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Al Williams

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Embedded Lua

February 08, 2010

No one with any sense would include me in a market research focus group. Things I like are definitely atypical—at least for the general population. I like to think I'm pretty typical for a geek though. But even geeks have some variation. One thing's for sure: I like C. Especially for embedded programs. You've probably noticed I like Forth too, especially when I have to write my own language tools. Beyond C, Forth, and assembler, I rarely have much interest in other languages for general-purpose embedded systems.

Of course, a lot of people do value other languages. There has been a big push lately to drive Java to real time and I have done that too, on occasion. Of course, I do use Java on the desktop when it is appropriate (I've mentioned before that other than the emacs vs vi wars, I'm pretty neutral in most of the computer jihads).

There is a language I've heard of before, but never used, called Lua that is gaining popularity in some circles. It is an interpreted language that is written in ANSI C with portability in mind. It apparently has incremental garbage collection and a “table” system which is more or less a dynamic array like you might find in, say, awk or JavaScript.

Although Lua uses C, it has some decidedly non-C-like features such as nested functions, iterators, closures, and coroutines. You can read more about Lua at or even try it online (with some canned examples if you like) at Lua has a reputation as a “'scripting” language, but you'll see that it is plenty powerful.

The reason all this is interesting is there is a project to bring the full Lua language to embedded systems (at Quoting from that page:

eLua is not a stripped down set of Lua; much on the contrary, it strives to offer the same features as the desktop version of Lua, but complementing them with specific features for embedded use. Besides offering different flavors of the full Lua implementation (like the possibility of choosing between an integer-only and a floating point numbers implementation), a lot of work was and will be done in the direction of making Lua more "embedded-friendly" by augmenting the core language with features that allow lower memory requirements.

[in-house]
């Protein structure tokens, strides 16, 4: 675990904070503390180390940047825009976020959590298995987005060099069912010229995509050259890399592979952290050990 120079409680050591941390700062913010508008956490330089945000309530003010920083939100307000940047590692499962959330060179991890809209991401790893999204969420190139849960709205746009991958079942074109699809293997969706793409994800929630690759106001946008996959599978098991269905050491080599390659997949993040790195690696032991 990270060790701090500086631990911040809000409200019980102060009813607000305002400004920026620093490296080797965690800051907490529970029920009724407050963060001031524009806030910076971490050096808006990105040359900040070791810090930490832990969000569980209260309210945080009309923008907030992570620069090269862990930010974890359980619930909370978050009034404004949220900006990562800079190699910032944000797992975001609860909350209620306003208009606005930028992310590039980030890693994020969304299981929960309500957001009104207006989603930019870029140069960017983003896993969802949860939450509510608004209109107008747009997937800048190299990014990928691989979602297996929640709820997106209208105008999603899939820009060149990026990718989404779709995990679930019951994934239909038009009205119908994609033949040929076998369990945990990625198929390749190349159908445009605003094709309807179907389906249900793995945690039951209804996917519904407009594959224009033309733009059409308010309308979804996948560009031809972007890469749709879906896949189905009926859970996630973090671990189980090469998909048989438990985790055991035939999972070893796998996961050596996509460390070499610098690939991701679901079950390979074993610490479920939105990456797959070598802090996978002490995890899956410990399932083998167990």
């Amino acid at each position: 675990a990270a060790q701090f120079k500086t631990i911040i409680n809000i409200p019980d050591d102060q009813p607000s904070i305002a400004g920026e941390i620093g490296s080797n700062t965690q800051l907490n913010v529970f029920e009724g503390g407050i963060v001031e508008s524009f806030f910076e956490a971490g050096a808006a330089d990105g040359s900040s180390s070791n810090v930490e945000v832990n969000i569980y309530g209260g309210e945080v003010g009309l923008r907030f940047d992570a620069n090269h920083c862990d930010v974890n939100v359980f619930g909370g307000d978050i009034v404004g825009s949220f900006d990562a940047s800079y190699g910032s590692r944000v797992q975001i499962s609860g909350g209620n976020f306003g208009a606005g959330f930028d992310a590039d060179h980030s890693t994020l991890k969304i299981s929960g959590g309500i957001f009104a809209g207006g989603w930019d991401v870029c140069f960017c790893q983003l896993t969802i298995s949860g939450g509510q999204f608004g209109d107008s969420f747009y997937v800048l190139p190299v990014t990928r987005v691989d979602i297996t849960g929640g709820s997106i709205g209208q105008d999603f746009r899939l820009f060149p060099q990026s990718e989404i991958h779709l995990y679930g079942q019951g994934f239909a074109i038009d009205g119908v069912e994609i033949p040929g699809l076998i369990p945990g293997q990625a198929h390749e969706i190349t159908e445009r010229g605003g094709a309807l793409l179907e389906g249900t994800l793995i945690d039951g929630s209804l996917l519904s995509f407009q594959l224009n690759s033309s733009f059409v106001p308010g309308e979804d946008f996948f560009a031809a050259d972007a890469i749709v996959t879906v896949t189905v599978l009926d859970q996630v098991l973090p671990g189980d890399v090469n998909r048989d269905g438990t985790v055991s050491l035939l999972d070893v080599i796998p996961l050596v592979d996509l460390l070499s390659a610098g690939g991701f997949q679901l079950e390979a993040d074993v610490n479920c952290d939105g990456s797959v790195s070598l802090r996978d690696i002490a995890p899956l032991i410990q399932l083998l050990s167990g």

Ports exist (as of this writing) for several ARM variants, i386, and AVR32. If it sounds like this only runs on relatively “big iron” you are right. While it sounds simple to port eLua, the authors warn that based on ARM Thumb code you should expect to require at least 256K of program storage and 32K of RAM for a complete eLua image, although you might be able to get by with 128K of program for a “basic image.” They also suggest you really want at least 64K of RAM. You also need a C compiler (like gcc) and newlib, unless you also want to port newlib (although the eLua team claims they will eventually remove the newlib dependency).

I don't think we'll see a port to a PIC16F84 anytime soon. This is not a “mini language,” by any means. And while it is “Forth-like” to have the entire run time system on chip, it isn't very “Forth-like” to need that much memory! Still, as I said, I'm not typical, so I'm sure someone out there wants Lua on a chip.

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